Agencies

[Federal Register Volume 82, Number 232 (Tuesday, December 5, 2017)]
[Proposed Rules]
[Pages 57415-57418]
From the Federal Register Online via the Government Publishing Office [www.gpo.gov]
[FR Doc No: 2017-26182]


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ENVIRONMENTAL PROTECTION AGENCY

40 CFR Part 52

[EPA-R01-OAR-2017-0590; FRL-9971-59-Region 1]


Air Plan Approval; Massachusetts; Logan Airport Parking Freeze

AGENCY: Environmental Protection Agency.

ACTION: Proposed rule.

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SUMMARY: The Environmental Protection Agency (EPA) is proposing to 
approve a

[[Page 57416]]

State Implementation Plan (SIP) revision submitted by the Commonwealth 
of Massachusetts. This SIP revision increases the total number of 
commercial parking spaces allowed in the Logan Airport Parking Freeze 
Area by 5,000 parking spaces. The intended effect of this action is to 
reduce carbon monoxide (CO) and nitrogen oxide (NOX) 
emissions by reducing the increased vehicle miles traveled (VMT) 
resulting from insufficient available parking. This action is being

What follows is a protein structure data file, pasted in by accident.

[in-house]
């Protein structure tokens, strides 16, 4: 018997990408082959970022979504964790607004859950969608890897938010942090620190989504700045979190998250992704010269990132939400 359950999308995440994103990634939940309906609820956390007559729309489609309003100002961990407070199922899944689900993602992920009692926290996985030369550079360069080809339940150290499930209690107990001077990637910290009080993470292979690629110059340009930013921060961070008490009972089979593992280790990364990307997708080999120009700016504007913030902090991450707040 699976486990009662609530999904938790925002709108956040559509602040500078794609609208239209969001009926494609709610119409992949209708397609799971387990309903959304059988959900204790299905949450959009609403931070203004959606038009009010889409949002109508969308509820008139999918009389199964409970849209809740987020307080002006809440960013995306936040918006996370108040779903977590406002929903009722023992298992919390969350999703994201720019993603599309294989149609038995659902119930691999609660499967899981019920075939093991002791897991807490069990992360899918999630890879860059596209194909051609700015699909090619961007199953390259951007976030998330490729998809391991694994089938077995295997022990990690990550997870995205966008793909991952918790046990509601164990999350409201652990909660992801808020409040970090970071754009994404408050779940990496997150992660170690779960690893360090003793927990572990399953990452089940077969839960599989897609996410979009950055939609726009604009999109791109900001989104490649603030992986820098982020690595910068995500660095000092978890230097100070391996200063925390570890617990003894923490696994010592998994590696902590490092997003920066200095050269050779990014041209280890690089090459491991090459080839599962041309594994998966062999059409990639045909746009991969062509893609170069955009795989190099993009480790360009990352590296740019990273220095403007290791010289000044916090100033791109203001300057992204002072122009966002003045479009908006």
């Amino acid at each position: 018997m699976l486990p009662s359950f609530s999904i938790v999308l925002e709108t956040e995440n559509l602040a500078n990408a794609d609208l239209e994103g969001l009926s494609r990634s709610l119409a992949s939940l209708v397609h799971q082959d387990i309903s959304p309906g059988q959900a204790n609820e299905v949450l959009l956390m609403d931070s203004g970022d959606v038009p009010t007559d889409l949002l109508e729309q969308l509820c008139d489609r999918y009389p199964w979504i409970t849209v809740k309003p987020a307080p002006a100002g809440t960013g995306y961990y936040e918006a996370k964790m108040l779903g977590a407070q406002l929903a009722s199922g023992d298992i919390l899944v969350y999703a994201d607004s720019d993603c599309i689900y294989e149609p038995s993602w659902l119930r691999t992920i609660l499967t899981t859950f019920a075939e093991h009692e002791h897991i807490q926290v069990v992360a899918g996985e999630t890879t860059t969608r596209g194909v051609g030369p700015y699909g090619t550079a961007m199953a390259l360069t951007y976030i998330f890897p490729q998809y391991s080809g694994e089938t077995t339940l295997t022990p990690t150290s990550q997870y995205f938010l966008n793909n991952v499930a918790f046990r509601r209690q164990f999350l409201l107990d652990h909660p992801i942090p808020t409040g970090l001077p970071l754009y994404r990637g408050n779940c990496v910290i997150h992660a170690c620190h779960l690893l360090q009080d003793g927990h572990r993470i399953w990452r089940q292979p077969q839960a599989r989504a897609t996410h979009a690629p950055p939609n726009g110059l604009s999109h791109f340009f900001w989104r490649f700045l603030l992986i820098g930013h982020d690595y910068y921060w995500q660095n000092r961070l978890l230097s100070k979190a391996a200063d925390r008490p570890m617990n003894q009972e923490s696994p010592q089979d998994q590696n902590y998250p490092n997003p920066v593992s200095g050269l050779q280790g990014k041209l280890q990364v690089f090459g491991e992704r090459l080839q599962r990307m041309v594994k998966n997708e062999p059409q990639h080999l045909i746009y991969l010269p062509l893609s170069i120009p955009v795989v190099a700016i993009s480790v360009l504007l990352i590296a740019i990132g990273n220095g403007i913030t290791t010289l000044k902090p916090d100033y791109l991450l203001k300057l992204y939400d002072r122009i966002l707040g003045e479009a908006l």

taken under the Clean Air Act.

DATES: Written comments must be received on or before January 4, 2018.

ADDRESSES: Submit your comments, identified by Docket ID No. EPA-R01-
OAR-2017-0590 at http://www.regulations.gov, or via email to 
mcwilliams.anne@epa.gov. For comments submitted at Regulations.gov, 
follow the online instructions for submitting comments. Once submitted, 
comments cannot be edited or removed from Regulations.gov. For either 
manner of submission, the EPA may publish any comment received to its 
public docket. Do not submit electronically any information you 
consider to be Confidential Business Information (CBI) or other 
information whose disclosure is restricted by statute. Multimedia 
submissions (audio, video, etc.) must be accompanied by a written 
comment. The written comment is considered the official comment and 
should include discussion of all points you wish to make. The EPA will 
generally not consider comments or comment contents located outside of 
the primary submission (i.e. on the web, cloud, or other file sharing